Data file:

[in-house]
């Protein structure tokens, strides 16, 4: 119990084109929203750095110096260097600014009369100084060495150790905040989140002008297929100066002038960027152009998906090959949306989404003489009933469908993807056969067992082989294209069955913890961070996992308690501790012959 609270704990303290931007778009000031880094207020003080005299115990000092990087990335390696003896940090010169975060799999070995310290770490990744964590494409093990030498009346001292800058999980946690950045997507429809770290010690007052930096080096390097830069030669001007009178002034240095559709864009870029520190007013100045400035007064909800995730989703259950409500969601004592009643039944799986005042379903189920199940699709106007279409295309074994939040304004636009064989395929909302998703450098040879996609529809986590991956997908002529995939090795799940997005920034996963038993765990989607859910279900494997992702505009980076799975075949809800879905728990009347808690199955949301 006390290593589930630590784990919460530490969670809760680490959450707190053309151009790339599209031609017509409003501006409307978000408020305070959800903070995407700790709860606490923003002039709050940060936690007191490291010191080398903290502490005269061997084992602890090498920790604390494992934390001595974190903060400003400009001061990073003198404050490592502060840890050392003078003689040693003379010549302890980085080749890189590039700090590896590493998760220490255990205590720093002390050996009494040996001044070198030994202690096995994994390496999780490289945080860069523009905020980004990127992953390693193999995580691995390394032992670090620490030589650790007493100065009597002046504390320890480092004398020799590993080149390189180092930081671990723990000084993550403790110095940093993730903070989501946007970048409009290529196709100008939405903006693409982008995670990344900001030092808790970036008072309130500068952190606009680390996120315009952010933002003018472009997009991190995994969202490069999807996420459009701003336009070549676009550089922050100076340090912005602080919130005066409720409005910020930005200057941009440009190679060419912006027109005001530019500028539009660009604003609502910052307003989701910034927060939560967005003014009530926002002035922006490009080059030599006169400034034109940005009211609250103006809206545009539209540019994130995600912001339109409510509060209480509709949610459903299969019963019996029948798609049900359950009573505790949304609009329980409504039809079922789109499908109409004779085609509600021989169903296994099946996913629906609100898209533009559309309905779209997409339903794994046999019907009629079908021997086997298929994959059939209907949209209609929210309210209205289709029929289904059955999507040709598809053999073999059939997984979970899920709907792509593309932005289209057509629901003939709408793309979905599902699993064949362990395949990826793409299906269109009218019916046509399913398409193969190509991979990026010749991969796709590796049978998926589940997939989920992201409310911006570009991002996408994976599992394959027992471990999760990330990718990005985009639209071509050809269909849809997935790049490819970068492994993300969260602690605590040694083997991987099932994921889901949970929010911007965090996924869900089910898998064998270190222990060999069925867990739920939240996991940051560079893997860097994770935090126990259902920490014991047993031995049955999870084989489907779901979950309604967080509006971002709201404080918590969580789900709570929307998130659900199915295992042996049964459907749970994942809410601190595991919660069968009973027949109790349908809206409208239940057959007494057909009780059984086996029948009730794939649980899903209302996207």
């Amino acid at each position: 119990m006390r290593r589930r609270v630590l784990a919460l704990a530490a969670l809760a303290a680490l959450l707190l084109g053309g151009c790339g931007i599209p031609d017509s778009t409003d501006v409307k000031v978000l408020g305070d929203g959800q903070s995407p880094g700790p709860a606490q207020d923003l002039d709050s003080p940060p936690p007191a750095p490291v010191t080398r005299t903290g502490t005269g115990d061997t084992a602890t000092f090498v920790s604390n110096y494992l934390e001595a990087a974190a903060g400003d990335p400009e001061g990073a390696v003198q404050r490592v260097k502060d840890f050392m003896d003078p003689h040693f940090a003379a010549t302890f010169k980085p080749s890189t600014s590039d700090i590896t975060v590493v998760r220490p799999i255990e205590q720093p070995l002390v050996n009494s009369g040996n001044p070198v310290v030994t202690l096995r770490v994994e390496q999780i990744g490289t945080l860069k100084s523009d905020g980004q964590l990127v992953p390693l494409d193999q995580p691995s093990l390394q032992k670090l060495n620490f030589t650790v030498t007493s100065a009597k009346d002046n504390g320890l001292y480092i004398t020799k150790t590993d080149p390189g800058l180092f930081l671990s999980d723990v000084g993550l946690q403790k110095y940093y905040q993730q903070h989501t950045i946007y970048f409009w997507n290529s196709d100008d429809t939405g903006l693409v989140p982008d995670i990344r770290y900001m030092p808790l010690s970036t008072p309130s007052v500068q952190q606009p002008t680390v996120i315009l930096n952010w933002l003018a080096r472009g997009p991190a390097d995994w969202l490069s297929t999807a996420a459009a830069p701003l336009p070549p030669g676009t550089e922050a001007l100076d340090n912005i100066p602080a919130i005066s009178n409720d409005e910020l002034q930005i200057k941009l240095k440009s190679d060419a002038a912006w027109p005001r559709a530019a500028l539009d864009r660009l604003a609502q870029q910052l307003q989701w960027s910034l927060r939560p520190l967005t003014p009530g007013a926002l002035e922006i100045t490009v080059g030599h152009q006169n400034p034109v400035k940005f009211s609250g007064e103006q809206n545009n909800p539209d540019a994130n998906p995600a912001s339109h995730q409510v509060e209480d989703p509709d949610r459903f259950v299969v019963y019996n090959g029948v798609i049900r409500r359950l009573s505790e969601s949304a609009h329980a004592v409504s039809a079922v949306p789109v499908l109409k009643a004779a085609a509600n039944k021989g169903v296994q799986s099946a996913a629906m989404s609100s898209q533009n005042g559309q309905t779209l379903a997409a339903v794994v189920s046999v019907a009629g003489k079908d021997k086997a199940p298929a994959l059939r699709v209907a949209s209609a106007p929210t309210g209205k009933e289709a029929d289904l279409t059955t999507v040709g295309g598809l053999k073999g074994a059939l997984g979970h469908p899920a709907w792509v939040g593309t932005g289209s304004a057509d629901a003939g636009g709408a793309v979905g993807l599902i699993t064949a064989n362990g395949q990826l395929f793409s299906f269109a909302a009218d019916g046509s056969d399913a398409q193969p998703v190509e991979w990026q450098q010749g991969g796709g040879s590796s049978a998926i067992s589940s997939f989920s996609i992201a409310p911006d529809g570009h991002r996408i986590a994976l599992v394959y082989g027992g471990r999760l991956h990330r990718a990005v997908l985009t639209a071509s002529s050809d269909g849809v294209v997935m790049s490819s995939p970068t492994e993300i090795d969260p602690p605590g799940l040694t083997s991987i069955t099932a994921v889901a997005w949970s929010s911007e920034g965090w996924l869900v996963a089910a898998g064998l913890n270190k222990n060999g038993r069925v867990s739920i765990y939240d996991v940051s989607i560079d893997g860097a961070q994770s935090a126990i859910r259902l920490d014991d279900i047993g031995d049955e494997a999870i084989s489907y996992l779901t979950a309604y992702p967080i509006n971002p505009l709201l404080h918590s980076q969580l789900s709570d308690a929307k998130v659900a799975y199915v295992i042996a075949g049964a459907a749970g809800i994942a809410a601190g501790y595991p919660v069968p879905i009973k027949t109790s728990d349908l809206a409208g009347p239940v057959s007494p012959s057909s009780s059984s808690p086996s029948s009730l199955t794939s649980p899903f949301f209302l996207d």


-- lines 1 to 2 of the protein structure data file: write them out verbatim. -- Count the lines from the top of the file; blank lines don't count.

[in-house]
């Protein structure tokens, strides 16, 4: 119990084109929203750095110096260097600014009369100084060495150790905040989140002008297929100066002038960027152009998906090959949306989404003489009933469908993807056969067992082989294209069955913890961070996992308690501790012959 609270704990303290931007778009000031880094207020003080005299115990000092990087990335390696003896940090010169975060799999070995310290770490990744964590494409093990030498009346001292800058999980946690950045997507429809770290010690007052930096080096390097830069030669001007009178002034240095559709864009870029520190007013100045400035007064909800995730989703259950409500969601004592009643039944799986005042379903189920199940699709106007279409295309074994939040304004636009064989395929909302998703450098040879996609529809986590991956997908002529995939090795799940997005920034996963038993765990989607859910279900494997992702505009980076799975075949809800879905728990009347808690199955949301 006390290593589930630590784990919460530490969670809760680490959450707190053309151009790339599209031609017509409003501006409307978000408020305070959800903070995407700790709860606490923003002039709050940060936690007191490291010191080398903290502490005269061997084992602890090498920790604390494992934390001595974190903060400003400009001061990073003198404050490592502060840890050392003078003689040693003379010549302890980085080749890189590039700090590896590493998760220490255990205590720093002390050996009494040996001044070198030994202690096995994994390496999780490289945080860069523009905020980004990127992953390693193999995580691995390394032992670090620490030589650790007493100065009597002046504390320890480092004398020799590993080149390189180092930081671990723990000084993550403790110095940093993730903070989501946007970048409009290529196709100008939405903006693409982008995670990344900001030092808790970036008072309130500068952190606009680390996120315009952010933002003018472009997009991190995994969202490069999807996420459009701003336009070549676009550089922050100076340090912005602080919130005066409720409005910020930005200057941009440009190679060419912006027109005001530019500028539009660009604003609502910052307003989701910034927060939560967005003014009530926002002035922006490009080059030599006169400034034109940005009211609250103006809206545009539209540019994130995600912001339109409510509060209480509709949610459903299969019963019996029948798609049900359950009573505790949304609009329980409504039809079922789109499908109409004779085609509600021989169903296994099946996913629906609100898209533009559309309905779209997409339903794994046999019907009629079908021997086997298929994959059939209907949209209609929210309210209205289709029929289904059955999507040709598809053999073999059939997984979970899920709907792509593309932005289209057509629901003939709408793309979905599902699993064949362990395949990826793409299906269109009218019916046509399913398409193969190509991979990026010749991969796709590796049978998926589940997939989920992201409310911006570009991002996408994976599992394959027992471990999760990330990718990005985009639209071509050809269909849809997935790049490819970068492994993300969260602690605590040694083997991987099932994921889901949970929010911007965090996924869900089910898998064998270190222990060999069925867990739920939240996991940051560079893997860097994770935090126990259902920490014991047993031995049955999870084989489907779901979950309604967080509006971002709201404080918590969580789900709570929307998130659900199915295992042996049964459907749970994942809410601190595991919660069968009973027949109790349908809206409208239940057959007494057909009780059984086996029948009730794939649980899903209302996207």